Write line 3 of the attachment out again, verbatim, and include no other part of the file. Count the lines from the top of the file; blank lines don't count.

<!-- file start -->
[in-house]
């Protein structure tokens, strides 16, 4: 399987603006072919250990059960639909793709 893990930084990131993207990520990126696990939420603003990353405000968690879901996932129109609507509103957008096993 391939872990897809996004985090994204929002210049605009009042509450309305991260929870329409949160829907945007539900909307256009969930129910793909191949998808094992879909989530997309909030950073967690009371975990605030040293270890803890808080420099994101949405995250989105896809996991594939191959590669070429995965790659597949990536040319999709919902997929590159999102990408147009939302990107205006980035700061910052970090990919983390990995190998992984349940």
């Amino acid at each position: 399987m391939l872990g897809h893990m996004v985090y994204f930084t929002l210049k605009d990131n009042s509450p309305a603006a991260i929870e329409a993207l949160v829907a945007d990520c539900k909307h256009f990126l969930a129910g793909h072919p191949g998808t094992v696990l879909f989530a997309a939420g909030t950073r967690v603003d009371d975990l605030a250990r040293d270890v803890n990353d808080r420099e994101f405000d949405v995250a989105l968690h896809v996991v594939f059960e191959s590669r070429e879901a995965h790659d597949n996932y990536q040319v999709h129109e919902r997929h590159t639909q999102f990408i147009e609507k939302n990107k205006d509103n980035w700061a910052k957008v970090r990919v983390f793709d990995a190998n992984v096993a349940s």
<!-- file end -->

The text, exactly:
């Amino acid at each position: 399987m391939l872990g897809h893990m996004v985090y994204f930084t929002l210049k605009d990131n009042s509450p309305a603006a991260i929870e329409a993207l949160v829907a945007d990520c539900k909307h256009f990126l969930a129910g793909h072919p191949g998808t094992v696990l879909f989530a997309a939420g909030t950073r967690v603003d009371d975990l605030a250990r040293d270890v803890n990353d808080r420099e994101f405000d949405v995250a989105l968690h896809v996991v594939f059960e191959s590669r070429e879901a995965h790659d597949n996932y990536q040319v999709h129109e919902r997929h590159t639909q999102f990408i147009e609507k939302n990107k205006d509103n980035w700061a910052k957008v970090r990919v983390f793709d990995a190998n992984v096993a349940s």